Crowds see CNN shooting scene live, on TV
EmptyATLANTA -- In the same atrium where panic had scattered witnesses just moments before, large-screen televisions showed crowds CNN's coverage of a fatal shooting in the complex that houses the network's headquarters.
"We heard the shots, pop, pop, pop," said Victoria Opalach, who was at a Starbucks coffee shop in the building's main atrium when the shooting occurred Tuesday in a nearby hallway. "Everybody stood up and started running."
Hundreds of diners and tourists rushed in a human wave away from the sounds of gunshots. Sandwiches were dropped in mid-bite, and a few people ducked under tables. Lines of people waiting for CNN studio tours quickly fell apart as police officers rushed to the scene.
Soon afterward, an injured man and woman were carried out on stretchers, just feet from the televisions and the crowds watching. Police say a domestic dispute led a man to pull a gun on a woman and shoot her just before 1:30 p.m.; a security guard then shot the man.
The woman died on arrival at a downtown hospital. The man, whose face was covered in blood when he was carried out on a stretcher, was in critical condition.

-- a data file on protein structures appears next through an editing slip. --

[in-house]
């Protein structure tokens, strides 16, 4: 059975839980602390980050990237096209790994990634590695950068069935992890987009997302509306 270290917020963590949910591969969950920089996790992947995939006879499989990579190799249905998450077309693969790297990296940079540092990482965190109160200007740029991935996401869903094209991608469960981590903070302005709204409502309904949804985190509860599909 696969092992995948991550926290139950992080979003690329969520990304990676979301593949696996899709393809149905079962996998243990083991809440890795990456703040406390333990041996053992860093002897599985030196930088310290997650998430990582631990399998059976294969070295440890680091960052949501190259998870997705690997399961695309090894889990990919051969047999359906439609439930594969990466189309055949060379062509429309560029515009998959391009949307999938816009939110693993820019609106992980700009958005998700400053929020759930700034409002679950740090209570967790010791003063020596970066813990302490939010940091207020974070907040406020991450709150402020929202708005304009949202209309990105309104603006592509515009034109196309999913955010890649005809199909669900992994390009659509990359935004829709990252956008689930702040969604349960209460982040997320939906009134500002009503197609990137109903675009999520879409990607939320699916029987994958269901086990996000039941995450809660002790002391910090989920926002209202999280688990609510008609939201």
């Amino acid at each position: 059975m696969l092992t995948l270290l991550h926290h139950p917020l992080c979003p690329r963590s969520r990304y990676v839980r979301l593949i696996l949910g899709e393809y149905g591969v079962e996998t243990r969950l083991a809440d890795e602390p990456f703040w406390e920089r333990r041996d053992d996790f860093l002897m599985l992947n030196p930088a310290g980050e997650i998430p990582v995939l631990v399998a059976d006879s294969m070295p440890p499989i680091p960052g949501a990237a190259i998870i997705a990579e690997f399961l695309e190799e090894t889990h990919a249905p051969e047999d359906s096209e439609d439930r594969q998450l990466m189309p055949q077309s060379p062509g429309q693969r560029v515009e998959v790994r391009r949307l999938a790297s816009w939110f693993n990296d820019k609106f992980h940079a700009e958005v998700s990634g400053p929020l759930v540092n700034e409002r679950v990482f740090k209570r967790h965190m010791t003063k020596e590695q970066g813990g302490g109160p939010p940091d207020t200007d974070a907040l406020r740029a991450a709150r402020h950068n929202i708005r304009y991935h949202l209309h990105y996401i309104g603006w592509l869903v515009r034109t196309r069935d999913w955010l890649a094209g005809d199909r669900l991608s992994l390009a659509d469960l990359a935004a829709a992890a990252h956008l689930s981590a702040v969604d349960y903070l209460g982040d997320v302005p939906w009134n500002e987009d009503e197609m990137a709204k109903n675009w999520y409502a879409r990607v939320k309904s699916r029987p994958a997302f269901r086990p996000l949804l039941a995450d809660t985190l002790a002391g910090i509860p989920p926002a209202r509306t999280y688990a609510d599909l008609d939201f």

Police spokesman James Polite described the man as the woman's ex-boyfriend.
The woman worked at the attached Omni Hotel, officials said. She was Clara Riddles, 22, of College Park, said Caryn Kboudi, a spokeswoman for the hotel chain, based in Texas. She did not know what Riddles did at the hotel, and said the company was not aware of any of the woman's domestic troubles.
Minutes after the shooting, an announcement over the building's public-address system said there had been gunfire "with potential casualties." Police cordoned off an area by the escalators near the main entrance of the building, facing Centennial Olympic Park. The park is where a bomb exploded during the 1996 Summer Olympics, killing a woman and wounding more than 100 people.
"I heard four or five shots. I really didn't see it. I got out of there quick," said Jas Stanford, 27, who had been helping take down a temporary stage in the park used for college basketball's Final Four festivities.
Besides the Omni Hotel, the complex includes restaurants, a bookstore and souvenir shops. It's connected to Philips Arena, home of the NBA's Atlanta Hawks and NHL's Atlanta Thrashers.
Jacques Richard, 60, of Paris, was part of a group touring the CNN studios when he heard the gunfire. He said the group was immediately brought down an elevator and dispersed. "We had our guide with us and everyone was calm," he said.
In the food court, Trina Johnson, 44, of Atlanta, was with her daughter on a family outing.
"All of a sudden we heard a big boom. We thought it was an explosion," she said. "We didn't see the gun. Everybody just started running."